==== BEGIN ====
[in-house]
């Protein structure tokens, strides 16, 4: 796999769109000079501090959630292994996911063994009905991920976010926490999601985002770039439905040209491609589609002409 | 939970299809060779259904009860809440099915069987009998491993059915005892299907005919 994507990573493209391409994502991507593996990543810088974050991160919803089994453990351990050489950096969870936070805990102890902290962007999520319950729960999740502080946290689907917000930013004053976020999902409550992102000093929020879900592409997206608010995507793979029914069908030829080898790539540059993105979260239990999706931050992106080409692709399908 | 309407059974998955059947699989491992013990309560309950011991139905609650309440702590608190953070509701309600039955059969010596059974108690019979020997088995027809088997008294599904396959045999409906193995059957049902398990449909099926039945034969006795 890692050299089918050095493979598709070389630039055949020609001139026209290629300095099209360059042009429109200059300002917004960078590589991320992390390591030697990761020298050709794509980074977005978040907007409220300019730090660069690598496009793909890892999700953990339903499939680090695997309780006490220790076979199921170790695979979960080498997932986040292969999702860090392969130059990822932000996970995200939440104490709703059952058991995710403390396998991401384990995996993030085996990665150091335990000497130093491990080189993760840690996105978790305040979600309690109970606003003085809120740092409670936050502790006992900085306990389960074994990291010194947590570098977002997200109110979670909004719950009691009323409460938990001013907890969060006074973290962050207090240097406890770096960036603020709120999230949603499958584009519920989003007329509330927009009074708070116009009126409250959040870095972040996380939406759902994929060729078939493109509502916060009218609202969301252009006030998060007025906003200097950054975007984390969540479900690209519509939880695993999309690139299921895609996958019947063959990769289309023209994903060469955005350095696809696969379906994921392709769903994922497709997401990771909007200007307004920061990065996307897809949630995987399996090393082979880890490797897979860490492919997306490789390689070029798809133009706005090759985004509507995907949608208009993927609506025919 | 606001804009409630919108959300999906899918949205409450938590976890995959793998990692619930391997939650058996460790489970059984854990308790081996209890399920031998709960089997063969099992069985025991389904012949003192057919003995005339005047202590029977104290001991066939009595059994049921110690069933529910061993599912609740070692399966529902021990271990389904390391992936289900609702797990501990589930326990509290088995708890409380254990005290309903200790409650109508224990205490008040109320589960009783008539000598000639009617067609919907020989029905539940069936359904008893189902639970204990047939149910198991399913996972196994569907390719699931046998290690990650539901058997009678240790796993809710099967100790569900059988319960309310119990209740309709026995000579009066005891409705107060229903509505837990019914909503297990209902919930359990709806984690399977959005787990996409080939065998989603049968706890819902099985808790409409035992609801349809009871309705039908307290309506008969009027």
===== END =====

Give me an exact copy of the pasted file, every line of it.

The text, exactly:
[in-house]
């Protein structure tokens, strides 16, 4: 796999769109000079501090959630292994996911063994009905991920976010926490999601985002770039439905040209491609589609002409 | 939970299809060779259904009860809440099915069987009998491993059915005892299907005919 994507990573493209391409994502991507593996990543810088974050991160919803089994453990351990050489950096969870936070805990102890902290962007999520319950729960999740502080946290689907917000930013004053976020999902409550992102000093929020879900592409997206608010995507793979029914069908030829080898790539540059993105979260239990999706931050992106080409692709399908 | 309407059974998955059947699989491992013990309560309950011991139905609650309440702590608190953070509701309600039955059969010596059974108690019979020997088995027809088997008294599904396959045999409906193995059957049902398990449909099926039945034969006795 890692050299089918050095493979598709070389630039055949020609001139026209290629300095099209360059042009429109200059300002917004960078590589991320992390390591030697990761020298050709794509980074977005978040907007409220300019730090660069690598496009793909890892999700953990339903499939680090695997309780006490220790076979199921170790695979979960080498997932986040292969999702860090392969130059990822932000996970995200939440104490709703059952058991995710403390396998991401384990995996993030085996990665150091335990000497130093491990080189993760840690996105978790305040979600309690109970606003003085809120740092409670936050502790006992900085306990389960074994990291010194947590570098977002997200109110979670909004719950009691009323409460938990001013907890969060006074973290962050207090240097406890770096960036603020709120999230949603499958584009519920989003007329509330927009009074708070116009009126409250959040870095972040996380939406759902994929060729078939493109509502916060009218609202969301252009006030998060007025906003200097950054975007984390969540479900690209519509939880695993999309690139299921895609996958019947063959990769289309023209994903060469955005350095696809696969379906994921392709769903994922497709997401990771909007200007307004920061990065996307897809949630995987399996090393082979880890490797897979860490492919997306490789390689070029798809133009706005090759985004509507995907949608208009993927609506025919 | 606001804009409630919108959300999906899918949205409450938590976890995959793998990692619930391997939650058996460790489970059984854990308790081996209890399920031998709960089997063969099992069985025991389904012949003192057919003995005339005047202590029977104290001991066939009595059994049921110690069933529910061993599912609740070692399966529902021990271990389904390391992936289900609702797990501990589930326990509290088995708890409380254990005290309903200790409650109508224990205490008040109320589960009783008539000598000639009617067609919907020989029905539940069936359904008893189902639970204990047939149910198991399913996972196994569907390719699931046998290690990650539901058997009678240790796993809710099967100790569900059988319960309310119990209740309709026995000579009066005891409705107060229903509505837990019914909503297990209902919930359990709806984690399977959005787990996409080939065998989603049968706890819902099985808790409409035992609801349809009871309705039908307290309506008969009027």